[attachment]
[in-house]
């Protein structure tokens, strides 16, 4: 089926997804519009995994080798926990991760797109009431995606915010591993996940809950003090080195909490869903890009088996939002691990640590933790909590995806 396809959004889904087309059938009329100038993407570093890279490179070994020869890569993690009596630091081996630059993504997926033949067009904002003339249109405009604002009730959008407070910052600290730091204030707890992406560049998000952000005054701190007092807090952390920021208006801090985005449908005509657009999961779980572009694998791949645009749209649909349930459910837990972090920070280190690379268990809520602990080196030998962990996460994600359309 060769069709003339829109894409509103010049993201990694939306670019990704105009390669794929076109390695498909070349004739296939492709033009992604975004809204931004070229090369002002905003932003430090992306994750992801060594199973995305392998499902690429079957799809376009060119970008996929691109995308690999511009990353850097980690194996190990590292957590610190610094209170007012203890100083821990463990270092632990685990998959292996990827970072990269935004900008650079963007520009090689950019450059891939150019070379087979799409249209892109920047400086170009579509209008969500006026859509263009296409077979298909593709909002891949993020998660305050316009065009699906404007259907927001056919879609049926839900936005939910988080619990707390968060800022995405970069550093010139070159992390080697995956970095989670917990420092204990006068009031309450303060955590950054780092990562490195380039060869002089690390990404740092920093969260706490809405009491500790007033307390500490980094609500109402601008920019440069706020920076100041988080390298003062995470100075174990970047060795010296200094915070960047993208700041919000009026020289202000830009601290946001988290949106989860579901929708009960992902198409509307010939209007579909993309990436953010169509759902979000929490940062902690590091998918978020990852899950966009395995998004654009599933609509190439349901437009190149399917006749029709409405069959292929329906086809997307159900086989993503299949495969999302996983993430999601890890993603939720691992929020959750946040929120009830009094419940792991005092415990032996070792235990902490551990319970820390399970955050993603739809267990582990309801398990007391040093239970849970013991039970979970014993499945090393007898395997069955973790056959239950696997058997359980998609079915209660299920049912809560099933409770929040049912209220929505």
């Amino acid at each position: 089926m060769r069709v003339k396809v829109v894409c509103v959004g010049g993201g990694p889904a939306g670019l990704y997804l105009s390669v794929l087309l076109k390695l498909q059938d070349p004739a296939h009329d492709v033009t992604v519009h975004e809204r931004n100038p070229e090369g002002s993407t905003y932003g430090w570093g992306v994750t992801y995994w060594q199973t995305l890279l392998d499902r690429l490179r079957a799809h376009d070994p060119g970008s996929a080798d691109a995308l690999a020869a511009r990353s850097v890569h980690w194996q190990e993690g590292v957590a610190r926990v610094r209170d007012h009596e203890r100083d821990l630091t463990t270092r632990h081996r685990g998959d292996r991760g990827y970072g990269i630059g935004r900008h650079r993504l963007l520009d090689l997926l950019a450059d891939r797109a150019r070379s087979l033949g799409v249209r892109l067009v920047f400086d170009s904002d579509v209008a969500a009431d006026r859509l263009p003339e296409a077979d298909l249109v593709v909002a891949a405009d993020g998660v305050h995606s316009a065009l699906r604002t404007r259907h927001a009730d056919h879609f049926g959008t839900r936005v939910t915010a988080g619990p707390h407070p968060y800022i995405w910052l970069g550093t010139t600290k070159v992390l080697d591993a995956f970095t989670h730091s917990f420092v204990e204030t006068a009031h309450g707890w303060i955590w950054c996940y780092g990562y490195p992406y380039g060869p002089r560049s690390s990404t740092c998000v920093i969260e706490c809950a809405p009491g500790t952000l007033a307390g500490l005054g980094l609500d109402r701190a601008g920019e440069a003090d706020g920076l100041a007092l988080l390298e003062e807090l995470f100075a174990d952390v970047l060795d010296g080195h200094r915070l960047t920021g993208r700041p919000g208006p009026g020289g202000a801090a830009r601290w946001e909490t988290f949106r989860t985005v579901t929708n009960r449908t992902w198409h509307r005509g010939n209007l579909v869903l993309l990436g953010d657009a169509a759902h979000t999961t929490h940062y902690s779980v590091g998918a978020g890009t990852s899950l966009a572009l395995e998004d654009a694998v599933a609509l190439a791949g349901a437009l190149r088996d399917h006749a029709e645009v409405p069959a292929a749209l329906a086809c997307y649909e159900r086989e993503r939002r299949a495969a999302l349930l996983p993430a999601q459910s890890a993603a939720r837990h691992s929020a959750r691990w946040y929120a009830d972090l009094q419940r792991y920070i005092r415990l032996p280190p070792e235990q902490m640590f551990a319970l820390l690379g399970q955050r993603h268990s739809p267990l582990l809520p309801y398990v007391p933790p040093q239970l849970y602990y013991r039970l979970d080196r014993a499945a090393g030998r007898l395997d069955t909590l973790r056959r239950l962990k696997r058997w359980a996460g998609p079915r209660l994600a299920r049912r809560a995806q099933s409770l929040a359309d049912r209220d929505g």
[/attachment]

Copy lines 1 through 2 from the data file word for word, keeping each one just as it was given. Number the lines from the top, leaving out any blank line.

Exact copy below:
[in-house]
């Protein structure tokens, strides 16, 4: 089926997804519009995994080798926990991760797109009431995606915010591993996940809950003090080195909490869903890009088996939002691990640590933790909590995806 396809959004889904087309059938009329100038993407570093890279490179070994020869890569993690009596630091081996630059993504997926033949067009904002003339249109405009604002009730959008407070910052600290730091204030707890992406560049998000952000005054701190007092807090952390920021208006801090985005449908005509657009999961779980572009694998791949645009749209649909349930459910837990972090920070280190690379268990809520602990080196030998962990996460994600359309 060769069709003339829109894409509103010049993201990694939306670019990704105009390669794929076109390695498909070349004739296939492709033009992604975004809204931004070229090369002002905003932003430090992306994750992801060594199973995305392998499902690429079957799809376009060119970008996929691109995308690999511009990353850097980690194996190990590292957590610190610094209170007012203890100083821990463990270092632990685990998959292996990827970072990269935004900008650079963007520009090689950019450059891939150019070379087979799409249209892109920047400086170009579509209008969500006026859509263009296409077979298909593709909002891949993020998660305050316009065009699906404007259907927001056919879609049926839900936005939910988080619990707390968060800022995405970069550093010139070159992390080697995956970095989670917990420092204990006068009031309450303060955590950054780092990562490195380039060869002089690390990404740092920093969260706490809405009491500790007033307390500490980094609500109402601008920019440069706020920076100041988080390298003062995470100075174990970047060795010296200094915070960047993208700041919000009026020289202000830009601290946001988290949106989860579901929708009960992902198409509307010939209007579909993309990436953010169509759902979000929490940062902690590091998918978020990852899950966009395995998004654009599933609509190439349901437009190149399917006749029709409405069959292929329906086809997307159900086989993503299949495969999302996983993430999601890890993603939720691992929020959750946040929120009830009094419940792991005092415990032996070792235990902490551990319970820390399970955050993603739809267990582990309801398990007391040093239970849970013991039970979970014993499945090393007898395997069955973790056959239950696997058997359980998609079915209660299920049912809560099933409770929040049912209220929505």